Example 2: Andrew was also good with information systems and we talked frequently about careers and direction.  He too had many options upon graduation and took one with a leadership development program which gave him about five internal positions within the business over a three year period.  At the end of that time, he was very valuable to the company and know the ins-and-outs of how the entire company worked from working in the different departments. He settled in and was recognized as a valued employee.  Then an opportunity came for him to move within that company to a different location. We talked about it – moving away from what he knew and people he knew to a new town, a new boss, and new experiences. It meant selling a house and starting over.  Again, we talked and I listened to what I was hearing from his heart. He made the move and is so much happier and in a great position to continue to be promoted.

Example 3: Lori was an average student.  She did well and we talked frequently. Coming from a very close family and a small town, she just didn’t want to take a position in a large company in a different state.  We found a fantastic internship with a non-profit organization for her. She really flourished in that environment and while that non-profit organization didn’t have an opportunity for her, she found her niche in a governmental agency and loves what she does – with less stress and more time with family than she would have had by moving to a neighboring state.

I do have many more mentoring success stories.

The author suggests that college students find a faculty mentor.  Talk to them about careers. Experienced professors will also be able to help with networking and finding professionals to talk to.  

Take time to talk to your professors. Stop by their office to chat.  Ask them why they picked their particular discipline. Stop to visit at least monthly.  Then narrow your focus to two that seem to be better able to help you in your career and future.  Get to know them more – take them for coffee (aside, faculty love to go for coffee). Build your relationship.

Things to think about

  • Research mentoring and being a mentee.  
  • What makes for a good mentor?  
  • How can you be a good mentee?
  • If you are already in college, start working on this.  Make an appointment to visit with your professors – even those outside your intended major (with their networks, they will probably know people and opportunities that might be of interest to you.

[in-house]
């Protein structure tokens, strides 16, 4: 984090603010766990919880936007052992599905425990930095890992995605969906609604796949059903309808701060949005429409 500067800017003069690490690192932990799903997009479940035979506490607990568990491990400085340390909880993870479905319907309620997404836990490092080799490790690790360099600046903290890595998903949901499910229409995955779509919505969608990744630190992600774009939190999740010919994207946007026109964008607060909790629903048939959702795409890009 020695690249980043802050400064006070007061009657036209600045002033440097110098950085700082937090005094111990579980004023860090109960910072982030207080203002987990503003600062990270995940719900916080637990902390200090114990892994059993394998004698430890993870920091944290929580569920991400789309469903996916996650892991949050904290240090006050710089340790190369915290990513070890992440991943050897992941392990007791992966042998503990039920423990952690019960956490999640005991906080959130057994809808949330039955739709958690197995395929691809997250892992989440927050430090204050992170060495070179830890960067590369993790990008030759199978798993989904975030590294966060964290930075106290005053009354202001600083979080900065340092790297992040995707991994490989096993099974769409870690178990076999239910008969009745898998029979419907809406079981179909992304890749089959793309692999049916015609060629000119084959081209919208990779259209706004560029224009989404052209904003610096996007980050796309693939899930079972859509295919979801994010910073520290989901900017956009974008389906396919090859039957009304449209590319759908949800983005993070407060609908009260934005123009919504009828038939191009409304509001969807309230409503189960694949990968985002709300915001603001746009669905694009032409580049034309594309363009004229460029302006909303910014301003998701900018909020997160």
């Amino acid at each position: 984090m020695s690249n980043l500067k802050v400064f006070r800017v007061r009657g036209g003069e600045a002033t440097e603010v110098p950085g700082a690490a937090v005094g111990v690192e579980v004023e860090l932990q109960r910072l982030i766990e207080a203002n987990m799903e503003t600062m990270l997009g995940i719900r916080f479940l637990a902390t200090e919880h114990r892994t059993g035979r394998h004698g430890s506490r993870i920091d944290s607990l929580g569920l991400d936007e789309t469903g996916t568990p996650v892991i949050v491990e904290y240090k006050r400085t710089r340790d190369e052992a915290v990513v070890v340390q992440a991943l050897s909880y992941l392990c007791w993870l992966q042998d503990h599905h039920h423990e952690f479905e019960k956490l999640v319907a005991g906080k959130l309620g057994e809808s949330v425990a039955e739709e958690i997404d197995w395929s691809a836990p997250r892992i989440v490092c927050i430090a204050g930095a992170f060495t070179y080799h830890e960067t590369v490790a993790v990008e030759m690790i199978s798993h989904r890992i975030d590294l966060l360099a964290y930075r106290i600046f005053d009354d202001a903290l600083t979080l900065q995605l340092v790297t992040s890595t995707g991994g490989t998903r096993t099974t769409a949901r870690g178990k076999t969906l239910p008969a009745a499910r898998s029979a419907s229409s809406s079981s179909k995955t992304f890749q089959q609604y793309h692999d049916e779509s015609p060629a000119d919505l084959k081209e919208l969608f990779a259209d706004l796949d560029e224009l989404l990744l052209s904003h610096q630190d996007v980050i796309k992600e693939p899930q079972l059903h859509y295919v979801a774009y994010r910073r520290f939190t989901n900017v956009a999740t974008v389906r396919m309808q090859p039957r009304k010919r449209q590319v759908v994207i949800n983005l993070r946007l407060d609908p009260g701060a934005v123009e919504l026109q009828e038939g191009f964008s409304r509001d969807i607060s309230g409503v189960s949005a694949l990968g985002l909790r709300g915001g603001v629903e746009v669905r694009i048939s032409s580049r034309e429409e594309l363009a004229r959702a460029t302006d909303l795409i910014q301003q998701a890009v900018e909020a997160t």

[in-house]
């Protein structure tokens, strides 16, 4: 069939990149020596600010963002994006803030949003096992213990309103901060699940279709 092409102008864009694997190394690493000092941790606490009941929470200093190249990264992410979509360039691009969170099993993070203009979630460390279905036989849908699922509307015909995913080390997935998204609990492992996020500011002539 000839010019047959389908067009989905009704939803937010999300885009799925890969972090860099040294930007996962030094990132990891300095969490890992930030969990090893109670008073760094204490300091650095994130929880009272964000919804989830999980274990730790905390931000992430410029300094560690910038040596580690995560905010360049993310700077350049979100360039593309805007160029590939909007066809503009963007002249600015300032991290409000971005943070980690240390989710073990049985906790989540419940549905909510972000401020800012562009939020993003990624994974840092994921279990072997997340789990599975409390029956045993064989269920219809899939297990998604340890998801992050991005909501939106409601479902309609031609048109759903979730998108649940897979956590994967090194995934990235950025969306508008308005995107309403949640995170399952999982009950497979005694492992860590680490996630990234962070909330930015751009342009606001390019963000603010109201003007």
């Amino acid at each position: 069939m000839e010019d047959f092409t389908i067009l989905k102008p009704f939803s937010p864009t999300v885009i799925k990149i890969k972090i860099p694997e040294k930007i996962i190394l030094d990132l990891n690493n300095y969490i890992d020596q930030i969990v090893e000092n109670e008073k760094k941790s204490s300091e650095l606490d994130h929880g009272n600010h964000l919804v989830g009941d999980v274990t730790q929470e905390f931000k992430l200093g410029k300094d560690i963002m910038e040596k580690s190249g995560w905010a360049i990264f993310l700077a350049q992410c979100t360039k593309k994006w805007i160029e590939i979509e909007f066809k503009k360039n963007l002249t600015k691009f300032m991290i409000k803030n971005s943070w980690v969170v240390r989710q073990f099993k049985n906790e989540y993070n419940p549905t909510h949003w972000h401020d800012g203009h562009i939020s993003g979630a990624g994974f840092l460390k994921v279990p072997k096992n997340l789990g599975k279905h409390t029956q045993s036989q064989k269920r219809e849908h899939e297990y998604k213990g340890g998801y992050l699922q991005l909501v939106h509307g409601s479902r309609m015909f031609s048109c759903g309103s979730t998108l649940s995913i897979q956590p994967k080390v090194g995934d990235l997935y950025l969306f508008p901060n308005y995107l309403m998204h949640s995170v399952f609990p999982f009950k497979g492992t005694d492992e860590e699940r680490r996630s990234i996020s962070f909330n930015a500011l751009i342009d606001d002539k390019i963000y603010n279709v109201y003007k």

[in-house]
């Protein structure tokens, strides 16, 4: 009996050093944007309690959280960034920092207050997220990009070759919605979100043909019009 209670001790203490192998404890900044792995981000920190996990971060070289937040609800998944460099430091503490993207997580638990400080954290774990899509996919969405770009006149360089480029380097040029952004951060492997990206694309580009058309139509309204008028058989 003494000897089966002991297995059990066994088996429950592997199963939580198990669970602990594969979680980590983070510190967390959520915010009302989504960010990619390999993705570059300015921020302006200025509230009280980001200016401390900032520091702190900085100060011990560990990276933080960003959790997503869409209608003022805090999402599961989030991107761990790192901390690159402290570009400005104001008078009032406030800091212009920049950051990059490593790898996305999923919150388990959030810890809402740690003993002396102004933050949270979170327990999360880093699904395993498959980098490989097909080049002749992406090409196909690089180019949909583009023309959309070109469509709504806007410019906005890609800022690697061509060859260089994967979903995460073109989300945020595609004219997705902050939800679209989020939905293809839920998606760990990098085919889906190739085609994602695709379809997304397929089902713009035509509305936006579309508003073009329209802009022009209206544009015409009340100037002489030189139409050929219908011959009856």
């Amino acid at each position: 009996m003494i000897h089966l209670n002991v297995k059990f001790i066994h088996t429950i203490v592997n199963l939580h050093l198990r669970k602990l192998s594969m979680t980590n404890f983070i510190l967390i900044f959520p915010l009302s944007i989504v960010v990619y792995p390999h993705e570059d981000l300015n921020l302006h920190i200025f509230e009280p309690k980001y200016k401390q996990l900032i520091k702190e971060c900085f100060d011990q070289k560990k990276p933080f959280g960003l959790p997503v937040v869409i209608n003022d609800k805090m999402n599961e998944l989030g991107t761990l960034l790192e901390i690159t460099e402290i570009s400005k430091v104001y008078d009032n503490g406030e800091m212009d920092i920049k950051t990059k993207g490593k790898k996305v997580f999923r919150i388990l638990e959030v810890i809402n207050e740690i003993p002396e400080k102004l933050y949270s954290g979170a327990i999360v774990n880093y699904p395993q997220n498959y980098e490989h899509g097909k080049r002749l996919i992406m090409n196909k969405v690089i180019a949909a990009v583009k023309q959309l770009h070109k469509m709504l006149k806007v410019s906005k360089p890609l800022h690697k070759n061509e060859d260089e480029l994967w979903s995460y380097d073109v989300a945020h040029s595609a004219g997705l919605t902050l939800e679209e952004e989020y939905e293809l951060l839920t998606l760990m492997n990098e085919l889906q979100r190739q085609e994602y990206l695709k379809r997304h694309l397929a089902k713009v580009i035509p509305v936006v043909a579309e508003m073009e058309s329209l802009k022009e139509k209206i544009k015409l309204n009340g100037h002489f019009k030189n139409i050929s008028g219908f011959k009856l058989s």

Quote for today: “I am not a teacher, but an awakener.” ― Robert Frost

 

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Blog Post #446 Networking 2

Coaching for Life Success:  Networking 2

https://theinterviewguys.com/top-5-networking-tips-job-seekers/

So, you need to build a professional network.  

Are you on LInkedIn?  If not, you should be, and it should be professional.  Link up with professors, with classmates, with professional friends.  LinkedIn is NOT where you put your vacation pictures (or, your pictures from last Saturday’s night party).  Keep it up to date!!

https://www.linkedin.com/in/professorbrucewhiteforutpa/

Next, find professional societies.  If you are a college student, there may be various groups on your campus – AITP student chapter; Accounting Students Organization, and almost every major has a professional society.  Get involved – (almost all organizations like volunteers, and if you volunteer you get to meet more people and get to network more!!)

If you are not a student, check out various meeting groups – like MeetUp (I just found a Beginning German speakers group in Austin).  Some groups are professional, some more common interest groups. And, even if Beginning German is not a professional group for you, you will still meet people, who know people in your field.  Networking – rubbing shoulders with others that might know somebody who knows somebody!!

The adage “A turtle only makes progress by sticking out his neck”.  Stick out your neck, meet new people.

Now don’t be too self-serving in your networking – it is not just about YOU!!  Volunteer for organizations (even if behind the scene), be a regular at meetings, invite your new friends for coffee or a beer.  To have friends (and networking friends) you must be a friend.

(Aside, I went to the ISECON Conference in 1990 not knowing anybody.  I volunteered for the board of directors, was selected in 1992 (elected), and eventually became the conference director for four years, a member of executive committee, and the ISECON /EDSIG “IS Educator of the Year”)

Work on your elevator speech (as if you are in an elevator with a hiring manager, you have between the ground floor and the 20th floor to make a good impression – about one to two minutes).

Be proactive.  When you meet somebody new, ask what they do for a living.  (It is a nice ice-breaker question anyway). Be interested. Somebody in their company does what you want to do – find out about that person, that company, and who might be a networking person at that company.

Be patient.  It may time to build your network; it may be a while before somebody gets back to you; a person/company might not have an immediate need for your skills – but be in communication (and not ‘begging’ for a job).  It might be that one day a person at that company dies in a traffic accident and they need somebody quickly – and the person you know remembers you and you get a call for a temporary assignment.